Then I started thinking, that practically anything you grow, or make can be classified as negative or nearly neutral calories. Digging a vegie patch, turning the compost, squatting down to weed the garden, all burn calories. So anything I grow, while not only being yummier, also burns more calories than are in the final product.
So if I break a sweat kneading bread, can I eat the whole loaf by myself? And since my mixer broke, any cakes, muffins or brownies I make have to be whisked by hand. Which, by the way, really kills my upper arm. Therefore, not only do they not contain nasty 200s, but they could be approaching neutral calories.
Ha Ha Ha, I'm pretty sure negative calories is hogwash. 1000 calories is 1000 calories whether its a ton of carrots or a cheeseburger.
Monday, May 24, 2010
The real estate industry is so out of kilter that these agents think half a million dollars is a perfectly acceptable price to pay for a 3 bedroom weatherboard house on a postcard patch of lawn. And somehow they think that people buying their first home can afford something like that.
Let's do some sums kiddies:
"Average" wages in australia in february 2010 are about $1 200 a week.
So average annual income is approx $62 400*
Now let's assume that we have a two parent family, with a couple of kids. One parent working fulltime and one working part time**, so we have $62 400, plus about half to two thirds, or about $36000, before tax.
So total income for the family is $98 400.
minus $17 000 for tax, $81000
Lets put these figures through a mortgage calculator:
The maximum this fictional couple can borrow is $467000.
If they can comply with all the terms and conditions and come up with the deposit, which for most loans is 10%.
So if my fictional average income couple have saved up 50 grand, they can buy what the industry considers an "entry level" property. And then pay $1000 a week, which is two thirds their combined income and hope to god interest rates don't go up, ever. I hope the kids don't eat much, or wear clothes, or go to school.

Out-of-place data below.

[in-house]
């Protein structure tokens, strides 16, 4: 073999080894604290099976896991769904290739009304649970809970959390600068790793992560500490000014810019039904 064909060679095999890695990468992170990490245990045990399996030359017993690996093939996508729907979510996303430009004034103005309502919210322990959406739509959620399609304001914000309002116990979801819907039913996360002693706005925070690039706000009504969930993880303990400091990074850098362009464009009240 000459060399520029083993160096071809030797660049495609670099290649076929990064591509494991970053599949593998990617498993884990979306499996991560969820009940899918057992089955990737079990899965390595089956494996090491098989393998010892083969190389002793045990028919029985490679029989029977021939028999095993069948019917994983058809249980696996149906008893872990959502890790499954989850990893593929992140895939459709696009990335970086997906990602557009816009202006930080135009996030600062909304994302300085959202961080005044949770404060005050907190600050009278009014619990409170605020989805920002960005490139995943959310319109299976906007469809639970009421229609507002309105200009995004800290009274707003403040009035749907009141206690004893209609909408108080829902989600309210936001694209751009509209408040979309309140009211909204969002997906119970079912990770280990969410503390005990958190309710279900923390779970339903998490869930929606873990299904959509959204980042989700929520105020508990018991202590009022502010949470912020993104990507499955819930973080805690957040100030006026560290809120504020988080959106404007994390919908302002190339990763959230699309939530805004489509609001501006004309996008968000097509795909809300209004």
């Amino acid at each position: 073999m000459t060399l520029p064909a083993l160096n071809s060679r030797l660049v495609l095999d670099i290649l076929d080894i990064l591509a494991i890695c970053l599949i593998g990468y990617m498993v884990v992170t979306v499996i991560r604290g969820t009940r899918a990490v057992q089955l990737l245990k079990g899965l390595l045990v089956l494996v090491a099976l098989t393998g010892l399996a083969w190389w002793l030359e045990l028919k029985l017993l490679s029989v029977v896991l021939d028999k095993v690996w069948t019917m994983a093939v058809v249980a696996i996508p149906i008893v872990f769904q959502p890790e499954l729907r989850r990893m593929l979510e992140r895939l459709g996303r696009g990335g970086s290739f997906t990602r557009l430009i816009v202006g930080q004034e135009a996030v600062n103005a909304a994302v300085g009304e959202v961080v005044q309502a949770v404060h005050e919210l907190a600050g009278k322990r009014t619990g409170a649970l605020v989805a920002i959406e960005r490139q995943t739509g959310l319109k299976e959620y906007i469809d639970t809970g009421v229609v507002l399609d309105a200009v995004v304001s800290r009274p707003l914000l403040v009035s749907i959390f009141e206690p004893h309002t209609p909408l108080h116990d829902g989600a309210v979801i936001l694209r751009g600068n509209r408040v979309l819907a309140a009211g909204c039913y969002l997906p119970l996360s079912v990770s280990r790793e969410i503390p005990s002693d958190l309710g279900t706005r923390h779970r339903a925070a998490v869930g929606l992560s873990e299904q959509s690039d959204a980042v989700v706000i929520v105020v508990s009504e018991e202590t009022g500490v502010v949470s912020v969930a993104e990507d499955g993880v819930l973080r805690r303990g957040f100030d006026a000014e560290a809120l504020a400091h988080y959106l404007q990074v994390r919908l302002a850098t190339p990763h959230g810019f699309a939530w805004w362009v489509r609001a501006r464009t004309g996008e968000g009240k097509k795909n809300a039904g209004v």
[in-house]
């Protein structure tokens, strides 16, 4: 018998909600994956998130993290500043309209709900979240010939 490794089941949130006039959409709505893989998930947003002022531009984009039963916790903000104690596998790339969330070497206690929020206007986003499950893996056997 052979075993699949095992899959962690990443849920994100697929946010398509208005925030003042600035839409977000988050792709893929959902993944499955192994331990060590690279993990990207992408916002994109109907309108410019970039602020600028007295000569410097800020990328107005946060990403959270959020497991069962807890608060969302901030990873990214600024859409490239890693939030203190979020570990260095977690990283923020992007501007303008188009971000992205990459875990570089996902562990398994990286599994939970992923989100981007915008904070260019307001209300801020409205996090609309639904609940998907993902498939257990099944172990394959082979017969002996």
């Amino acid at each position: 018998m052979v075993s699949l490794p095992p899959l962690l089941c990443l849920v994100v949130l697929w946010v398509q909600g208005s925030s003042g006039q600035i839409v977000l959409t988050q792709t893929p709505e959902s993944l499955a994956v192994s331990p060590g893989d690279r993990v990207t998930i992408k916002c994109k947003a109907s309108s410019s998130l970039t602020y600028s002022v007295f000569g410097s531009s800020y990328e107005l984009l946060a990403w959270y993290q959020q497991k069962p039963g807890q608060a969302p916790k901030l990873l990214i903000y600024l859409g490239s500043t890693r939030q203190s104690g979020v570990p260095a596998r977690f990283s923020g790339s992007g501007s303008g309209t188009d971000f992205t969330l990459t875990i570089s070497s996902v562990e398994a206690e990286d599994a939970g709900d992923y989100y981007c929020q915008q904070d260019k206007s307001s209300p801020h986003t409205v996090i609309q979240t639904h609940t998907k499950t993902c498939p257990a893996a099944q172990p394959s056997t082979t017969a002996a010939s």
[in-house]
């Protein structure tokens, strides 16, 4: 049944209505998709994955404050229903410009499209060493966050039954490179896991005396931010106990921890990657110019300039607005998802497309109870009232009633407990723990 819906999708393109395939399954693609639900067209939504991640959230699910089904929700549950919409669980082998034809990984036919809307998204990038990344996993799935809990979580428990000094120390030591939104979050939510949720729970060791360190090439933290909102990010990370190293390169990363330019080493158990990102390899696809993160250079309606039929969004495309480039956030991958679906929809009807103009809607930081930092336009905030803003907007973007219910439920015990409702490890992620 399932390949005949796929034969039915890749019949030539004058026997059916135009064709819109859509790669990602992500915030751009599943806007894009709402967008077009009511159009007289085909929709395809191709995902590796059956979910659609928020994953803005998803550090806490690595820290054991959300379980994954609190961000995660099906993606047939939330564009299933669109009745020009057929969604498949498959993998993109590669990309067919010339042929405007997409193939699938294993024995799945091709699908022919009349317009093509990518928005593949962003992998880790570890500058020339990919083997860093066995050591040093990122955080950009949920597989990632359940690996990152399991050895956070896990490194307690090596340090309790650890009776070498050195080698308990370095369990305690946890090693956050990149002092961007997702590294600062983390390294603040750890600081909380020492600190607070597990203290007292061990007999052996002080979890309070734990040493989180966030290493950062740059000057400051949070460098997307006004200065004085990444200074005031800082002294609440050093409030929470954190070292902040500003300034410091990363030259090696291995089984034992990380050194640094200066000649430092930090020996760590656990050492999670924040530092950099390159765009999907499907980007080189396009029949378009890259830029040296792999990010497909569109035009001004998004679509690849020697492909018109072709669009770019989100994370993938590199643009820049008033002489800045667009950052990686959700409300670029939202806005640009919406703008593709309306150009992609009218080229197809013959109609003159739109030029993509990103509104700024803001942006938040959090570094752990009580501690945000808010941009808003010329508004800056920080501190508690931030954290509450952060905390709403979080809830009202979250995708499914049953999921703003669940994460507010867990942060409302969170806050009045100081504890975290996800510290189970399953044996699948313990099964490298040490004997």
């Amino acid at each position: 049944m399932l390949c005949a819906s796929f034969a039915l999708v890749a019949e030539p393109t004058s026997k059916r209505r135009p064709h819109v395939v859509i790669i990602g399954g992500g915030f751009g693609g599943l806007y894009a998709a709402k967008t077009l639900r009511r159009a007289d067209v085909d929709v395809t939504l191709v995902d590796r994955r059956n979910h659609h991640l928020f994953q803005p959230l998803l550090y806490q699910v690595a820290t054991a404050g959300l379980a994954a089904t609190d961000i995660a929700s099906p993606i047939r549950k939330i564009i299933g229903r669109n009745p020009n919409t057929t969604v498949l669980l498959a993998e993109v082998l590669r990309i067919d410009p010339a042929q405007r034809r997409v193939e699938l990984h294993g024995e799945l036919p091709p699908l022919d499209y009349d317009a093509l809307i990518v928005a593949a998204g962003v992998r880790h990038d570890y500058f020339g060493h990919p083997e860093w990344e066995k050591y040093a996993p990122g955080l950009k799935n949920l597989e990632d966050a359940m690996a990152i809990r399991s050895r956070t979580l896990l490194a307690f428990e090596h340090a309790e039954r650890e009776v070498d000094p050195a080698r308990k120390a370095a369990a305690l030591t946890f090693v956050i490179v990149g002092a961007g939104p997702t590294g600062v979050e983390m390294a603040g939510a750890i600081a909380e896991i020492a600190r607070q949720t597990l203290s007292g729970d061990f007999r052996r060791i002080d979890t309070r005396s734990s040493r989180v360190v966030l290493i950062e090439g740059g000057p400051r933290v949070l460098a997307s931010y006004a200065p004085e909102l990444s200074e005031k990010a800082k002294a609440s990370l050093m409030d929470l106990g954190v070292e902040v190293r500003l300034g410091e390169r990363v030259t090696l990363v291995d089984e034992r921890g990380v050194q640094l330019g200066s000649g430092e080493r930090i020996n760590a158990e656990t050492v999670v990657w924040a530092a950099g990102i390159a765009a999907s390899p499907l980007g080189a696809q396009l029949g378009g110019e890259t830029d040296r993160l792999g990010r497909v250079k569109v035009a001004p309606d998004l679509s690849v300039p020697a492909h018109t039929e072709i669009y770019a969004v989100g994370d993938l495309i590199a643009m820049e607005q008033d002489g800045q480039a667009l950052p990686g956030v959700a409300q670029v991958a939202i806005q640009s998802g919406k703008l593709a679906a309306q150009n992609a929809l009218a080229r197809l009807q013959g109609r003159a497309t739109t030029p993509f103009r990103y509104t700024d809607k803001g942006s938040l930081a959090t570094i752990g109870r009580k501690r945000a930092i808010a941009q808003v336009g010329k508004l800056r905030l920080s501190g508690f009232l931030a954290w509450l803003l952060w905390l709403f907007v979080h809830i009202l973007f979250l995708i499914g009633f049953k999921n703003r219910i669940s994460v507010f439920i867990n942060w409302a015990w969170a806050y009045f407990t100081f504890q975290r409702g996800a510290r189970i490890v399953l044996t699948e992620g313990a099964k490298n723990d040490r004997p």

I'm not really convinced that average families are earning nearly $100 000 a year. I can't find a statistic for family incomes.
Btw There are plenty of nice properties out there for less than $500 000, my problem is with real estate agents who seem to think that First Home Buyers are looking for something in that price range.
I can remember my mother buying her first house for $42000 in th 80s. Her second house was less than $100 000 in the early 90s and sold for more than double that ten years later. That's just ridiculous! The same house, rose over 100% in ten years? Wages have not risen enough to compensate... House Prices are seriously over inflated and unaffordable.
I can remember the gossip when a friend built a house in the early 90s and spent around $450k. Everyone was positive they had over capitilised. I shudder to think what that property would be worth today. I shudder mainly because the house is not my taste, actually it's a hideous cliche of a McMansion. Not to mention a vast waste of resources.
Will house prices ever deflate back to their "real" worth?
Let's say house values rose at the same (ish) rate as everything else, between about 3% and 5% a year. A particular postwar 3 Bedroom house in Brisbane, purchased in 1990, was $100 000. 10 years later that house rising in value 5% a year should have cost about $162 000. instead it sold for $50 000 more than that. 20 years later it should cost around $265 000, yet houses in that area now sell for a median price of $557k. Let's say that house is worth a lot less than it's neighbours and give it a conservative value of $440k. (it was actually advertised for this amount in 2007, lol) By my reasoning, (most likely flawed/naive) this house is over valued by nearly $200 000.
This problem will most likely not go away. The GFC (which is not over despite media consensus, schmucks), will create rises in the real cost of living, wages will stagnate, inflation will rise and even if the real estate bubble bursts, the price of houses will remain unaffordable.
*imo this amount could be skewed by including mega earners in these calculations. For example, the highest 20% of earners earn 39.4% of all income and the middle 20% earn 17.4% of all income.
**if the second earner has a casual job, which is more likely, considering the 2 kids, then the bank will not regard the income as reliable, reducing the amount the family can borrow.
Friday, May 14, 2010
"Simply allow yourself to feel whatever it is that you feel about this, without jumping to the way to solve it, because I think we really need to feel these things and if we can feel them deeply, even if the feelings aren't comfortable then those are the feelings that will turn into the fuel that can drive passionate action." -Chris Jordan